As it complements the previous post quite nicely, BIM ThinkSpace's readers may be interested in reviewing my latest conference paper which has just been published. Please read its abstract below and - if sufficiently interested - proceed to downloading the full paper from here:
Building Information Modelling (BIM) is an expansive knowledge domain within the Design, Construction and Operation (DCO) industry. The voluminous possibilities attributed to BIM represent an array of challenges that can be met through a systematic research and delivery framework spawning a set of performance assessment and improvement metrics. This paper identifies five complementary components specifically developed to enable such assessment:  BIM Capability Stages representing transformational milestones along the implementation continuum  BIM Maturity Levels representing the quality, predictability and variability within BIM Stages,  BIM Competencies representing incremental progressions towards and improvements within BIM Stages,  Organisational Scales representing the diversity of markets, disciplines and company sizes and  Granularity Levels enabling highly-targeted yet flexible performance analyses ranging from informal self-assessment to high-detail, formal organisational audits. This paper explores these complementary components and positions them as a systematic method to understand BIM performance and to enable its assessment and improvement.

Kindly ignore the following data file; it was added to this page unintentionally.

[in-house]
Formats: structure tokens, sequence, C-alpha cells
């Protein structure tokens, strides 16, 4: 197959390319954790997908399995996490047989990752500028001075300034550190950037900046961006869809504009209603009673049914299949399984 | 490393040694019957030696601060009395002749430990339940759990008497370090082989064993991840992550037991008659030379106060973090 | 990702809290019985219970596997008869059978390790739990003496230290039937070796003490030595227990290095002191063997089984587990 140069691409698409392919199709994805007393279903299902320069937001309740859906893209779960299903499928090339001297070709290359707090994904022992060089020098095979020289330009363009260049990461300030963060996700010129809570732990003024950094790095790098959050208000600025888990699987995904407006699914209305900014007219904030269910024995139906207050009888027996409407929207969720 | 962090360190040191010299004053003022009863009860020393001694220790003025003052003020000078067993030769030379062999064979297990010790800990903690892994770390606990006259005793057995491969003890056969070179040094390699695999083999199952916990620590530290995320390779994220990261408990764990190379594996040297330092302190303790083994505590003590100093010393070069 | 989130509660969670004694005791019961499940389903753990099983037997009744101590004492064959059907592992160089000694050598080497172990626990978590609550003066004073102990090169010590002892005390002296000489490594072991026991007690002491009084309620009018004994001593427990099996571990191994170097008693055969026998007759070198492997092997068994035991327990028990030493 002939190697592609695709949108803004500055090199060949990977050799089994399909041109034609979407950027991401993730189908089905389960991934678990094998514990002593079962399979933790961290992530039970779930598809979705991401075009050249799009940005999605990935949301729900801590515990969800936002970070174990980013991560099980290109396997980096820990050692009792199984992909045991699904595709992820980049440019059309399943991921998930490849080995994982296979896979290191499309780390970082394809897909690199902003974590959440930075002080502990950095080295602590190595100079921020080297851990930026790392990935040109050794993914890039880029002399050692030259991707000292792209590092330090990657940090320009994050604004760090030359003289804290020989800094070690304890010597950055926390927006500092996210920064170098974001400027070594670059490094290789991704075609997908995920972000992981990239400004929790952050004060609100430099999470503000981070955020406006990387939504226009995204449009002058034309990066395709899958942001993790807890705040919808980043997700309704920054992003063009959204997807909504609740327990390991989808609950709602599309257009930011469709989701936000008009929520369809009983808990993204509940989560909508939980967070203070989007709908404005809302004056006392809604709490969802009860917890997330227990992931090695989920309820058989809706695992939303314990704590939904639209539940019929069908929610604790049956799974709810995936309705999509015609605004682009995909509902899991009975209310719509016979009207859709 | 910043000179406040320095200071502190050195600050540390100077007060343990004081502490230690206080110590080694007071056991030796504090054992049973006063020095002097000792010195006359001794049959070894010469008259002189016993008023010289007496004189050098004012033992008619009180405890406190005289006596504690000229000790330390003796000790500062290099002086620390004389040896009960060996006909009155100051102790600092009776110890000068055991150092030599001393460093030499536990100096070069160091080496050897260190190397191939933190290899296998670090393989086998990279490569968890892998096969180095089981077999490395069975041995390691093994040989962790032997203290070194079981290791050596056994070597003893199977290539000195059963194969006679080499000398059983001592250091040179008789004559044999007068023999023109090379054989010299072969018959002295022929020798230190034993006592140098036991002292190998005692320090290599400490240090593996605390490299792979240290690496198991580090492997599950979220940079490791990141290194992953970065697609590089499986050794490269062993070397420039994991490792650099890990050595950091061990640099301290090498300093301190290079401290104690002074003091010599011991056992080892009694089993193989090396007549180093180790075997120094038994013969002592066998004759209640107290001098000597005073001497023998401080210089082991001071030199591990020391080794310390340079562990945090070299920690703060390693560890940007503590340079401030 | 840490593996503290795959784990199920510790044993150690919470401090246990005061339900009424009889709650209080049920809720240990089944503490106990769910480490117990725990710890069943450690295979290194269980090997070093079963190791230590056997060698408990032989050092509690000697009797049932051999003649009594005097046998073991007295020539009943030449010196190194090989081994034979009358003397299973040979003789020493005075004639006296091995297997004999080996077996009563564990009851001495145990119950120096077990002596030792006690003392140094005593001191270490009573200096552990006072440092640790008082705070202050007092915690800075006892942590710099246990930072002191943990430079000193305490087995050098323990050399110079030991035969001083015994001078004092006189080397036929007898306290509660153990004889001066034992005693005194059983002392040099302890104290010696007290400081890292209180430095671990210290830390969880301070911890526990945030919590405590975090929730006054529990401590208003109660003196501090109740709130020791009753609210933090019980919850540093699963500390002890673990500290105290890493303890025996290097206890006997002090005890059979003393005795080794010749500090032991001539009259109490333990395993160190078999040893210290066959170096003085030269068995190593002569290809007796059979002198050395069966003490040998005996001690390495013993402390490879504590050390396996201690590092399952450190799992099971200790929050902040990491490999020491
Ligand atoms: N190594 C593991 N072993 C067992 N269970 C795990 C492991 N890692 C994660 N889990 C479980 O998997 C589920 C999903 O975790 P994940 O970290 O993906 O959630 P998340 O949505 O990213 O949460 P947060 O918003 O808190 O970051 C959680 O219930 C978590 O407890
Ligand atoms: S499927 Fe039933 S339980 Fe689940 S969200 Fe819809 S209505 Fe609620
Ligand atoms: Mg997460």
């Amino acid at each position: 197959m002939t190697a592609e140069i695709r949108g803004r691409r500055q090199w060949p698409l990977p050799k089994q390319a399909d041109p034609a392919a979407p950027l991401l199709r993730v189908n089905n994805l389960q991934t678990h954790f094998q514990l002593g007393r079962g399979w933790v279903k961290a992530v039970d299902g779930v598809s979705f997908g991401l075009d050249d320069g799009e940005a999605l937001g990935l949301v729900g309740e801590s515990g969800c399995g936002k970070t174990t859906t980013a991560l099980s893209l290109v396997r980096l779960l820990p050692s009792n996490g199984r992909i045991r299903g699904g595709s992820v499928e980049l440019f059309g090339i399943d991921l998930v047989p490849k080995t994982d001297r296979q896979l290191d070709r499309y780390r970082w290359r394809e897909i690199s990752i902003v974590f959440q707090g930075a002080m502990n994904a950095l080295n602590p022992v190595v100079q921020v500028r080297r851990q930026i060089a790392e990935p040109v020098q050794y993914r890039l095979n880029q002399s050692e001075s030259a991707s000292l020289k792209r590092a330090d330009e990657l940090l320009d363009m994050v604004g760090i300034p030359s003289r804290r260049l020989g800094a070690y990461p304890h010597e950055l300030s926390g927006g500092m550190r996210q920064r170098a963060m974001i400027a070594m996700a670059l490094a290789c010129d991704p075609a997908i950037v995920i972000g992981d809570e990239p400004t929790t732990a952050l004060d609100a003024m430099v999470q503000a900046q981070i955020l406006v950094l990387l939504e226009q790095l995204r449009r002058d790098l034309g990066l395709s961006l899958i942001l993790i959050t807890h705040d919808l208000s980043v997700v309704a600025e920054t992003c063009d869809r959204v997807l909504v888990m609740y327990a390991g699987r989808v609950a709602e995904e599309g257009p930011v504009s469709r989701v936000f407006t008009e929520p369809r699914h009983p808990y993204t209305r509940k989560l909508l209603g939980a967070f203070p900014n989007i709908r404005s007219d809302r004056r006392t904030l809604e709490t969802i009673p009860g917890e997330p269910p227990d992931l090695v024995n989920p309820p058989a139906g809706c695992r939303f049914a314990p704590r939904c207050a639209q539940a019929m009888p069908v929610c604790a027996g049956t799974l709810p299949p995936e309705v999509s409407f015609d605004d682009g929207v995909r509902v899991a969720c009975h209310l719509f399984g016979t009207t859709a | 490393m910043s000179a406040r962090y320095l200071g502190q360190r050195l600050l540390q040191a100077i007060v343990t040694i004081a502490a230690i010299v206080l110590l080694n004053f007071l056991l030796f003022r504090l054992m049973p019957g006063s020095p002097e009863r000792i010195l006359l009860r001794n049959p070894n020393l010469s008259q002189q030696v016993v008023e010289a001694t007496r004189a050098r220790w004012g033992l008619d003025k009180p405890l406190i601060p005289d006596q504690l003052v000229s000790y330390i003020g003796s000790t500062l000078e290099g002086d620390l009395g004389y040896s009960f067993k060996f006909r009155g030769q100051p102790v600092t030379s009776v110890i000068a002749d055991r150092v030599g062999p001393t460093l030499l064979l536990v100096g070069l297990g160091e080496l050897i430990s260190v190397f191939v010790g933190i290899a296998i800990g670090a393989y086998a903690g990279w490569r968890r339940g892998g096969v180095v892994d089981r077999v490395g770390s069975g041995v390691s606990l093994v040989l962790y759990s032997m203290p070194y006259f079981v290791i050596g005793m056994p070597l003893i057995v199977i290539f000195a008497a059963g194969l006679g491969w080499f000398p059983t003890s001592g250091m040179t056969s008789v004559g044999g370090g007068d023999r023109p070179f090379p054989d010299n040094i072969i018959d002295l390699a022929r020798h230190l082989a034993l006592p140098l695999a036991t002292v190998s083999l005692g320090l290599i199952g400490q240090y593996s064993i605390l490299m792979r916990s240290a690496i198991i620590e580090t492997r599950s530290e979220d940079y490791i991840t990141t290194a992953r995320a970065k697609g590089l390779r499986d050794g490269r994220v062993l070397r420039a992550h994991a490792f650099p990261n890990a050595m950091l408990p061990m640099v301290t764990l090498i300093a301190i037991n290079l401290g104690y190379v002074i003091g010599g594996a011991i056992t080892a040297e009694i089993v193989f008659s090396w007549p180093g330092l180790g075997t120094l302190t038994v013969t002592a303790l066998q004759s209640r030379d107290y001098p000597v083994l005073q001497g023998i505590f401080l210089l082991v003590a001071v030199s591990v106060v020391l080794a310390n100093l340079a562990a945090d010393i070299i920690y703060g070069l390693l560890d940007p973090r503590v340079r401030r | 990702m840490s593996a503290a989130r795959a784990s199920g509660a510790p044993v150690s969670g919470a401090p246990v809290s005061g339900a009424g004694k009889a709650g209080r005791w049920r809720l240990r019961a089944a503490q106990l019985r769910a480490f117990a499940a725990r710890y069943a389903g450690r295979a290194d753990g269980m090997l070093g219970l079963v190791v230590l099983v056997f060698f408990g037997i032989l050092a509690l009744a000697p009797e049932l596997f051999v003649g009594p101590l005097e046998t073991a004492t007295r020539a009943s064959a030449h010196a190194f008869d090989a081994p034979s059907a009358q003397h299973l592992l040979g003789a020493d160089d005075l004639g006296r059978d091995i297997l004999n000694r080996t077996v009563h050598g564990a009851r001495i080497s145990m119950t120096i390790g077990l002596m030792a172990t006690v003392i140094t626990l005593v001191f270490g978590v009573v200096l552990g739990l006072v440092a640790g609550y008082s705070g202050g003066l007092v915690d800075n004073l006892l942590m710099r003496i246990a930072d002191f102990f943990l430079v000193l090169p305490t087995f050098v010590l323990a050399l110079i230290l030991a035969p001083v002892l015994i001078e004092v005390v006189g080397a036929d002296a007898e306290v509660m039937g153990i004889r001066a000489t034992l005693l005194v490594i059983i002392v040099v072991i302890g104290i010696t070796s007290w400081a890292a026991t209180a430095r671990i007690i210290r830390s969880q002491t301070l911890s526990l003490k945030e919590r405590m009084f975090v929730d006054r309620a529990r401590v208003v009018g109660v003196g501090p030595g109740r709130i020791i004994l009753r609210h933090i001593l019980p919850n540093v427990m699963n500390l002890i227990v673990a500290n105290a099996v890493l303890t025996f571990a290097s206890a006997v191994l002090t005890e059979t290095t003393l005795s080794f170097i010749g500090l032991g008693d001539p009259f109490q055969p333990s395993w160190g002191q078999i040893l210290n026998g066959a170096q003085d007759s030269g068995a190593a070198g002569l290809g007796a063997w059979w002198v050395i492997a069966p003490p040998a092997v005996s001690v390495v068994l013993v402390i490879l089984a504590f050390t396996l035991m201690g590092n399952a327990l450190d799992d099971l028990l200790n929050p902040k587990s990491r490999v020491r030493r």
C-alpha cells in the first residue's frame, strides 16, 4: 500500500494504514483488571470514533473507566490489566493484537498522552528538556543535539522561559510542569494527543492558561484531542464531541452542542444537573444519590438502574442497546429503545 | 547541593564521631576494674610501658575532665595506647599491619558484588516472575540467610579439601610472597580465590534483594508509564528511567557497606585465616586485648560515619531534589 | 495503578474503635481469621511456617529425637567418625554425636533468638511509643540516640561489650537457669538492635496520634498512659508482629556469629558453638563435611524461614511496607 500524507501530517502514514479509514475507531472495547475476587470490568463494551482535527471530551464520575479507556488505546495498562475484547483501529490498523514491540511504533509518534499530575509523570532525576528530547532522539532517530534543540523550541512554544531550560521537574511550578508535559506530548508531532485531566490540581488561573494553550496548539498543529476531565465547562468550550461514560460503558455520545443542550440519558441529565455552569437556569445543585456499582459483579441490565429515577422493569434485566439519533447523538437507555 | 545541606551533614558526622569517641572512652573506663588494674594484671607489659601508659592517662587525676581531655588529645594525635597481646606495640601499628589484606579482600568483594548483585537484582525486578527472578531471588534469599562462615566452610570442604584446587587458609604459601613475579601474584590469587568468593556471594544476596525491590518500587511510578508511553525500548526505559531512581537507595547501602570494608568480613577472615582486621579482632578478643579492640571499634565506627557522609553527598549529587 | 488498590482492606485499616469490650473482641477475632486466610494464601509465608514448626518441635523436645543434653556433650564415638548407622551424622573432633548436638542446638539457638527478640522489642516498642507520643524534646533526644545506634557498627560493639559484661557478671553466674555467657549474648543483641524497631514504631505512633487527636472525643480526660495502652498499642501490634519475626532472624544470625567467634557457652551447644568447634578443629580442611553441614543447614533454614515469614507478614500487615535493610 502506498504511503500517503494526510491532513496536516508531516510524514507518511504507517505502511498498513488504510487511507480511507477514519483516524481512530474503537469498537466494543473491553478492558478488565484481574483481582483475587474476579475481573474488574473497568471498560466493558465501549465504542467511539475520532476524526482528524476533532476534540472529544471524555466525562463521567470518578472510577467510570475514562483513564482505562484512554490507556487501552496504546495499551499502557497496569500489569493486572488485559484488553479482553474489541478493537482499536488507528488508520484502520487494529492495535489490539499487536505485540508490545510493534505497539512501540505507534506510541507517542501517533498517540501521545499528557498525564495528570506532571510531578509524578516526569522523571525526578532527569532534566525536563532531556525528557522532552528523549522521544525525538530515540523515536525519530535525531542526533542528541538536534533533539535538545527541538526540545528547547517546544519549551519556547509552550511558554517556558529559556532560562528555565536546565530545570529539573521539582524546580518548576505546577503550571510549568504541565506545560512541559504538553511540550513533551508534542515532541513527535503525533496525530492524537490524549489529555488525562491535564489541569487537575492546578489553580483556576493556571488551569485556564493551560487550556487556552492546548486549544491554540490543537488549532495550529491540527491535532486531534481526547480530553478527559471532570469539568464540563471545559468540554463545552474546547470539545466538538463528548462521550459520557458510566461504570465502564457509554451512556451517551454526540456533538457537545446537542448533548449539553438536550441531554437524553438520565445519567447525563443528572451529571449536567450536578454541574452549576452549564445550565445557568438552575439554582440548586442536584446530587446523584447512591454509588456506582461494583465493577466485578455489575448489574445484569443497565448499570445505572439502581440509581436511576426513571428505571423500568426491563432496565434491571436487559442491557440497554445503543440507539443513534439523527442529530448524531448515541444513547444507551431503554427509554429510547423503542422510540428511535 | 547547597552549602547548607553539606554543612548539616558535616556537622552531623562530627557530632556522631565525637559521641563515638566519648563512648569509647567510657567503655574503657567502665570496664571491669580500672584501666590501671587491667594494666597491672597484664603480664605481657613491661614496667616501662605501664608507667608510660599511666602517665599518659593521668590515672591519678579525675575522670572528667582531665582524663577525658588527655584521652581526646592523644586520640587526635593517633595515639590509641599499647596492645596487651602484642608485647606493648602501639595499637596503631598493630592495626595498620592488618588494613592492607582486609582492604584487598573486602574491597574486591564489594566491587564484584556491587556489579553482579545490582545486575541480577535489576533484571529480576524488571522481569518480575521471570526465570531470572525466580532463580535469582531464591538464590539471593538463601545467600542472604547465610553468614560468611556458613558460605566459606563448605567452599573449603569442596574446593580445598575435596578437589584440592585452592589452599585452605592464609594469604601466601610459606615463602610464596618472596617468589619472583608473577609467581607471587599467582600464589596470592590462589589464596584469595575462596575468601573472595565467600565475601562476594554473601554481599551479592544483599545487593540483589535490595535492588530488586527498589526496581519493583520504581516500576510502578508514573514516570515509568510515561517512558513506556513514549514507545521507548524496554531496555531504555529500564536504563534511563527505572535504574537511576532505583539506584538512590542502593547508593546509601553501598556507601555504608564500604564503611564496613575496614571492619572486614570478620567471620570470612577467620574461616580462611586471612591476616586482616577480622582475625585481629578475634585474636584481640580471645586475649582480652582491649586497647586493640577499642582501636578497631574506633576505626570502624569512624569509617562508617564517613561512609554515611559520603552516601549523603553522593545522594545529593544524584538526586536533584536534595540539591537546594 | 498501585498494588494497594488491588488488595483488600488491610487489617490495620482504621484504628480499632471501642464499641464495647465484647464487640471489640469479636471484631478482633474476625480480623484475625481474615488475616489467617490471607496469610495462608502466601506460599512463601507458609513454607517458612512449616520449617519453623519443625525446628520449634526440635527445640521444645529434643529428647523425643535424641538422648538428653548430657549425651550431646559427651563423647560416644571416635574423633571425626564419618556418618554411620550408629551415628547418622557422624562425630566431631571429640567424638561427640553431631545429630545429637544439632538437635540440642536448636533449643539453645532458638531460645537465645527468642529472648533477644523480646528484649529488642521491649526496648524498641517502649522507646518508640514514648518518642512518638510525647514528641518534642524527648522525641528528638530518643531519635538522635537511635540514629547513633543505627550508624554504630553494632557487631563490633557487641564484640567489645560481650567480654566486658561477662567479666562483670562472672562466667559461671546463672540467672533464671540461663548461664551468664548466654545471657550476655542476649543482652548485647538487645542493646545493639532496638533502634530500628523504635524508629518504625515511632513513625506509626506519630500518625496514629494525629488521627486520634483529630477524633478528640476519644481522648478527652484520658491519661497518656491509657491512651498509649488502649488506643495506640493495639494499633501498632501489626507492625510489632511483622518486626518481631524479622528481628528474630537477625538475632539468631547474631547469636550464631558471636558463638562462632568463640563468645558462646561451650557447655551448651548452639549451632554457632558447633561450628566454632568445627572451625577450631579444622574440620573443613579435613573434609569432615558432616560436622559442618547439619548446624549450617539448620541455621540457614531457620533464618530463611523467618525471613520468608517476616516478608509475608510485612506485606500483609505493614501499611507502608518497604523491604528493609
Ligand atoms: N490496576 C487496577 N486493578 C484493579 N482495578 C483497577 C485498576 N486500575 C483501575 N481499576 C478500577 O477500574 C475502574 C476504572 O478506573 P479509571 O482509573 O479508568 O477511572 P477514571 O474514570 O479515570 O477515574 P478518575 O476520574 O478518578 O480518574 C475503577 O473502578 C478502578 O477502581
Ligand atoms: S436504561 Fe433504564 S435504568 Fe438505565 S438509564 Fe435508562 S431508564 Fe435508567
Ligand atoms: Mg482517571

In my view, the key deliverable of this paper is the below Visual Knowledge Model (VKM) which summarizes the overall BIM performance assessment and reporting workflow:
Fig. 1 BIM Capability and Maturity Assessment and Reporting Workflow Diagram
The intention behind this paper is to introduce a 'conceptual tool' to assess Organisational BIM (without actually using this term) through a performance management lens. That is, the paper introduces a set of complementary components and a simple workflow (simple doesn't mean effortless) to assess BIM capability and maturity in a consistent, systematic and 'certifiable' way. This of course depends on several metrics (some are still being developed/tested by the industry) including the assessment of the 'product model' itself as a means for assessing the individual/organisation/team which generated it. I understand that this will need some elaboration and will try to provide it at a later stage (I'm still travelling at the moment)....Also, I would like to try something different this time: if I receive enough interest from readers, I'll invite those who email me or comment below - both supporters and skeptics - to an online presentation sometime in June 2010. Cut-off date for receiving interest is end of this month.